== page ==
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Hurricane Katrina, which struck the United States on August 29, 2005, is considered the deadliest in US history. Despite the fact that the country has been hit by numerous natural disasters, Hurricane Katrina was the most catastrophic. More than 1800 people were killed in New Orleans, and hundreds more thousands were evacuated. More than 80% of the city was flooded, and everything in its path was destroyed. Hurricane Katrina originated as a tropical depression about 200 miles southeast of the Bahamas on August 23, 2005, according to the National Oceanic and Atmospheric Administration (NOAA) (Michael, Wasser, and Bergman 7). The storm established itself well by August 24 where the winds reached about 40 knots. It was named Tropical Storm Katrina. When it approached the southern parts of Florida, it had evolved into a moderate Category 1 hurricane. The storm intensified and strengthened into a hurricane on the 26 August. By August 28, the winds had reached 175 knots. As it made a landfall, the storm charge averaged between 10 and 28 feet (Tierney 121). This was too high for the coastal levees. They could not hold the floods. The storm broke the levees, and more than 80 percent of New Orleans was flooded. The city is mainly below the sea level, and flood evacuation system was destroyed. This made the water stay for long, and the hurricane caused devastating effects in New Orleans. It is estimated that the hurricane caused damages of over $ 81 billion and the cost amounted to the excess of $ 160 billion. This paper investigates the economic impacts of Hurricane Katrina in the New Orleans and the surrounding areas.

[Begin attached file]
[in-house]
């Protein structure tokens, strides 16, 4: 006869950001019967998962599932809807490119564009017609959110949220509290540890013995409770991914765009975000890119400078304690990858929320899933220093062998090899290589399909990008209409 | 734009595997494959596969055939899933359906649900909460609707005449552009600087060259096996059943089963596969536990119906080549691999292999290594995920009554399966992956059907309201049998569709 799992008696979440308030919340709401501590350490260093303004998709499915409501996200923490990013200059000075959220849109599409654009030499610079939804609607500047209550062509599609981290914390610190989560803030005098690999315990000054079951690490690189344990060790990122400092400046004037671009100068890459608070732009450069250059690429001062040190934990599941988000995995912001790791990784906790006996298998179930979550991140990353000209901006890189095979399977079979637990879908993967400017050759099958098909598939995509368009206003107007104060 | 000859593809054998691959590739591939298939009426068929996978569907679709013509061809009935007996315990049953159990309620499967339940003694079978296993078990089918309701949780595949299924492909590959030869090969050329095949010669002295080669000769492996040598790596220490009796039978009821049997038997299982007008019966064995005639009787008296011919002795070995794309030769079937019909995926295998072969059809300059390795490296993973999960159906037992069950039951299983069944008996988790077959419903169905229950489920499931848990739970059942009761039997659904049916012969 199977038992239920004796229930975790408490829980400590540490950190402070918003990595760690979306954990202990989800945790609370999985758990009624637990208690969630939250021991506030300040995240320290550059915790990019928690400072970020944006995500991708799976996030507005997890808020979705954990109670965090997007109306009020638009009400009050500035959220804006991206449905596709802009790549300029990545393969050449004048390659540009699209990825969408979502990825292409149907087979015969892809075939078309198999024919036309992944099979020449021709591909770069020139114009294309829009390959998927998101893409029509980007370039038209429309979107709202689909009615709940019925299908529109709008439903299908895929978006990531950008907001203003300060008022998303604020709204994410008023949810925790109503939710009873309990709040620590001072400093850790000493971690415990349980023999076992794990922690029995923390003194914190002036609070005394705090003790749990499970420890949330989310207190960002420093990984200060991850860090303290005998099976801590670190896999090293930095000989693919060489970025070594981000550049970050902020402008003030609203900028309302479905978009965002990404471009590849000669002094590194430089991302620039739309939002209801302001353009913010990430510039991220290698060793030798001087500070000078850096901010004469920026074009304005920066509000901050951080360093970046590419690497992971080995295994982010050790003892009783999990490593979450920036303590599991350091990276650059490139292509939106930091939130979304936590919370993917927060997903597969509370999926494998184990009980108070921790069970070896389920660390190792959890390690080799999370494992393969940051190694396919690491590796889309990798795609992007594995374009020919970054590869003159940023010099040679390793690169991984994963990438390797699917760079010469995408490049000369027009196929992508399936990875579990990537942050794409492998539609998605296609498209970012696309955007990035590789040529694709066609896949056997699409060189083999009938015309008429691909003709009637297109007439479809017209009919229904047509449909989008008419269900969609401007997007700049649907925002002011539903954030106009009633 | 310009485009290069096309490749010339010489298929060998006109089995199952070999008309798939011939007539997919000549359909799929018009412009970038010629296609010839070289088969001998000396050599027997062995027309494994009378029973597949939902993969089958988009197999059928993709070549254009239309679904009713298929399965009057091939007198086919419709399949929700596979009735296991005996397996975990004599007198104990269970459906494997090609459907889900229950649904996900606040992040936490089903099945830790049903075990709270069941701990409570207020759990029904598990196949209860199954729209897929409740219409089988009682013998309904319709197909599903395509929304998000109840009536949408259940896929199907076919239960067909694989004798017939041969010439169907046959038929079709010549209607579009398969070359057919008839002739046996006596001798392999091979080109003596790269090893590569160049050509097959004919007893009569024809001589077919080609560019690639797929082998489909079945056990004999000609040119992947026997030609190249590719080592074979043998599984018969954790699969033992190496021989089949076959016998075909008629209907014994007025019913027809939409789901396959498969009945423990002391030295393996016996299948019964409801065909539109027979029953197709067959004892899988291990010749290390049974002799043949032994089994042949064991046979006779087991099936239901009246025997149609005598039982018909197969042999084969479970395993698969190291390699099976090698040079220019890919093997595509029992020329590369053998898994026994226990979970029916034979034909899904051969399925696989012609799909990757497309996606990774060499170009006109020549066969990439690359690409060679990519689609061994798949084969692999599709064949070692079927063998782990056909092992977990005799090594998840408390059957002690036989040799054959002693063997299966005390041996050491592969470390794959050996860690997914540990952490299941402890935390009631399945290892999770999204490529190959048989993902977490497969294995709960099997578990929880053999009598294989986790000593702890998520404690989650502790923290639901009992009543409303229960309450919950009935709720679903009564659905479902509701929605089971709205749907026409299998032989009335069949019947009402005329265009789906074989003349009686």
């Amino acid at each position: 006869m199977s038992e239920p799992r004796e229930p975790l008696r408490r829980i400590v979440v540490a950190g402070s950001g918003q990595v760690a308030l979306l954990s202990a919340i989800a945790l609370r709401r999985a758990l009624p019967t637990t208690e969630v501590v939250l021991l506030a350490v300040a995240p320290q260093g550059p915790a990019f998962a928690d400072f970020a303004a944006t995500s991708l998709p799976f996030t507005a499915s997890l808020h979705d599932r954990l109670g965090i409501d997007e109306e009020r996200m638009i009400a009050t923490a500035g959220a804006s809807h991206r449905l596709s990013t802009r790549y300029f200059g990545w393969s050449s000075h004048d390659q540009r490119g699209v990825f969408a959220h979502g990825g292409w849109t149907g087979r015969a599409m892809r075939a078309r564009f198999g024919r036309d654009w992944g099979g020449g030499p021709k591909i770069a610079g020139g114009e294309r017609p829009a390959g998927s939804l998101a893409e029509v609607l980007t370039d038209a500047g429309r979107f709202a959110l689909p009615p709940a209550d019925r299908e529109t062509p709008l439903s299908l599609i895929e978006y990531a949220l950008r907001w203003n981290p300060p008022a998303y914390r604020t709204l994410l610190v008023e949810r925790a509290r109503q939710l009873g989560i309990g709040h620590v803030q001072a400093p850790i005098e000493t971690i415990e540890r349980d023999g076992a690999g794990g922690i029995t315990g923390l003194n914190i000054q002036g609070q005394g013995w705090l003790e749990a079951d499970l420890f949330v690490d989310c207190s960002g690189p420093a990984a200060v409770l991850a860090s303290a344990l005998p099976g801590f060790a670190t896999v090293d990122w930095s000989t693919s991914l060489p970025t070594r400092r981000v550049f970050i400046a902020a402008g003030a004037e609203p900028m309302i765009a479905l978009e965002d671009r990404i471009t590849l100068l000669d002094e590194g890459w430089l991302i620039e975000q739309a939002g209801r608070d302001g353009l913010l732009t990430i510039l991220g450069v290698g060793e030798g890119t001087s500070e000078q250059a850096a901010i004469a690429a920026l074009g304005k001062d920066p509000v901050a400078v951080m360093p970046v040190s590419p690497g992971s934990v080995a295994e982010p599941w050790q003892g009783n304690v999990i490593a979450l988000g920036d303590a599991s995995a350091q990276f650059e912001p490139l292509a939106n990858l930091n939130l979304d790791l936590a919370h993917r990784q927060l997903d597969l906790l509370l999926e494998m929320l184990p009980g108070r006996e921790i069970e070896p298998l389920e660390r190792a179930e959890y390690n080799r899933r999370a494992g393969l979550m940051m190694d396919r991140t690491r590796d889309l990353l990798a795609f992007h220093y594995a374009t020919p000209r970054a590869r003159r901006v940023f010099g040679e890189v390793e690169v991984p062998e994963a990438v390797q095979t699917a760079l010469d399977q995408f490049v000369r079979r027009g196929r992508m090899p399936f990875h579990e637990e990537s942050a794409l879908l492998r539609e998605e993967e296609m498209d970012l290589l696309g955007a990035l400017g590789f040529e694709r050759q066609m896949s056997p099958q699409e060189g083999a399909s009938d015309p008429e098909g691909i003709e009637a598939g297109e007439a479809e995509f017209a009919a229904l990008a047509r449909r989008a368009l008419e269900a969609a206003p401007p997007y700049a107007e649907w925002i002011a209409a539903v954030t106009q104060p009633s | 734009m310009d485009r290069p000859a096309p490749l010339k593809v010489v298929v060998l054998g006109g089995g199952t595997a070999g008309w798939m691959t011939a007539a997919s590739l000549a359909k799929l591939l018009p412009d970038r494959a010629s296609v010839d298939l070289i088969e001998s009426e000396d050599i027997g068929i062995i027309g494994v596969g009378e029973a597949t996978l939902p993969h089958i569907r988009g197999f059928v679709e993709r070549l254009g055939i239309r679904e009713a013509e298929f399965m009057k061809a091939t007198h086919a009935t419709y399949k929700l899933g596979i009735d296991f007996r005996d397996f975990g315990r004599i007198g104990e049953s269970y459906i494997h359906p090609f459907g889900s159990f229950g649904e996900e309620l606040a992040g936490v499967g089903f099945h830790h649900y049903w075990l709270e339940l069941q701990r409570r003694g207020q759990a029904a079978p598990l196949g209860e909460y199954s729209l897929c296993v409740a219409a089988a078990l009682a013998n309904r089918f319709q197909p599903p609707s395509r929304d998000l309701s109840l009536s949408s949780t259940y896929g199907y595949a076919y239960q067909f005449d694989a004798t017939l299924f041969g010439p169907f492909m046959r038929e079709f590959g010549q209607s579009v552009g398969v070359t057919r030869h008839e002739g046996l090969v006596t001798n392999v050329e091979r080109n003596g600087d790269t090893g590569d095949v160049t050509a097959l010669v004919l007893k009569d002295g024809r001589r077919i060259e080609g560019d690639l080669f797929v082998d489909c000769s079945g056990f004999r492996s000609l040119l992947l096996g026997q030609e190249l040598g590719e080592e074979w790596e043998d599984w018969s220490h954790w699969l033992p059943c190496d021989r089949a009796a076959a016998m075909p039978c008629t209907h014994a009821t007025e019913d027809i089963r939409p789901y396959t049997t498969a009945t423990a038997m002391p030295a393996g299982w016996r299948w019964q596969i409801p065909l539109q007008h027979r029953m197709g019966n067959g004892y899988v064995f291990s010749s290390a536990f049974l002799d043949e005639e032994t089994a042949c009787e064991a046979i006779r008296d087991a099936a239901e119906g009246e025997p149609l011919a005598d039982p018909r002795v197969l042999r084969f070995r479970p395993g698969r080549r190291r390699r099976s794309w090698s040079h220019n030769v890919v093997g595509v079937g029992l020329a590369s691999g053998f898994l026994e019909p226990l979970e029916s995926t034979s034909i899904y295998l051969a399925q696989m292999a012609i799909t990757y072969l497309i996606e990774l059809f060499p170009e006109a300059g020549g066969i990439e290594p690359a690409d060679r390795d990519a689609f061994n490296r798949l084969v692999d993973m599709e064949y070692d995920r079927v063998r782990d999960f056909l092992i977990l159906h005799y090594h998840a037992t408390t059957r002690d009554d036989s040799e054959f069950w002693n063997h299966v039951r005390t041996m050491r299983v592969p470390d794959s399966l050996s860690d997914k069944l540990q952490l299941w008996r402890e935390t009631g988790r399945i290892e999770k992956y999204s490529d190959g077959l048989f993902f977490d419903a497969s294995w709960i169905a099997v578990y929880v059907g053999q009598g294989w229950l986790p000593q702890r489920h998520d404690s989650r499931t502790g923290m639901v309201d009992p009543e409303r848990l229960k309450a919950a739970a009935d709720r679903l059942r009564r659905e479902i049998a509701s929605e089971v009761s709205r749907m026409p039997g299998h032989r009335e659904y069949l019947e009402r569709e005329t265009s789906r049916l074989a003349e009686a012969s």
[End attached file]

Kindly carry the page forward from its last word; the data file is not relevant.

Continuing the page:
One of the major economic impact of Hurricane Katrina was the destruction of tourism in New Orleans. After the hurricane, the tourism industry in the region was destroyed which reduced the amount of revenue the authorities in the region collected. The city of New Orleans was one of the tourist destinations in the country before the hurricane hit it. It attracted people all over the world due to its French Quarter, exceptional accommodation and its restaurants had a global recognition. Additionally, the city hosted a series of globally recognized celebrations such as Mardi Gras, the Sugar Bowl, Heritage Festival, New Orleans Bowl, among others. These occasions brought thousands of tourists in the city. Before the occurrence of the hurricane, the city received $ 9.6 billion every year through tourism (Michael, Wasser, and Bergman 7). The city received more than 7 million tourists from all over the world. Hurricane Katrina eradicated the region's tourism industry. In the year 2006, the city earned less than $ 2.6 million. This was a huge loss of income.
The destruction of the tourism industry also led to the loss of employment. For instance, the industry had turned out to be one of the major employers. Between the year 1990 and 2004, the industry had created more than 10000 jobs, which translated to an increase of 33 percent. After the hurricane hit the city, the loss of jobs was rapid. In less than one year, the tourism industry has lost over 22000 jobs (Thompson 5). For this reason, the hurricane Katrina's most significant economic impact was on tourism.
Hurricane Katrina also destroyed many industries in New Orleans and the surrounding regions. The hurricane resulted in floods in most parts of the city as it is below the sea level. The winds were strong, and the storm surge was high, and nearly all the structures in the region were destroyed. For instance, the hurricane destroyed the sugar industry in Louisiana. The industry's structures and the sugar plantations were also were damaged. According to the report by the American Sugar Cane League, more than 40 percent of the sugarcane plantation's annual yield was destroyed by the floods. Additionally, Louisiana was a home for 50 chemical plants that produced over 25 percent of the chemicals in the country (Gutmann 17). The hurricane destroyed these industries which resulted in a loss of money. Most notably, Hurricane Katrina devastated the local electric corporation significantly. By September 2005, the Entergy New Orleans Corporation filled a bankruptcy protection. The storm had damaged its infrastructure, and the cost of restoration was high. The region was underpopulated after the hurricane which lowered the revenues of the companies. The forestry industry in the area was also adversely affected. The hurricane destroyed more than 1.3 acres of forest land in the region. This resulted in a loss of more than $ 1.3 billion in the industry.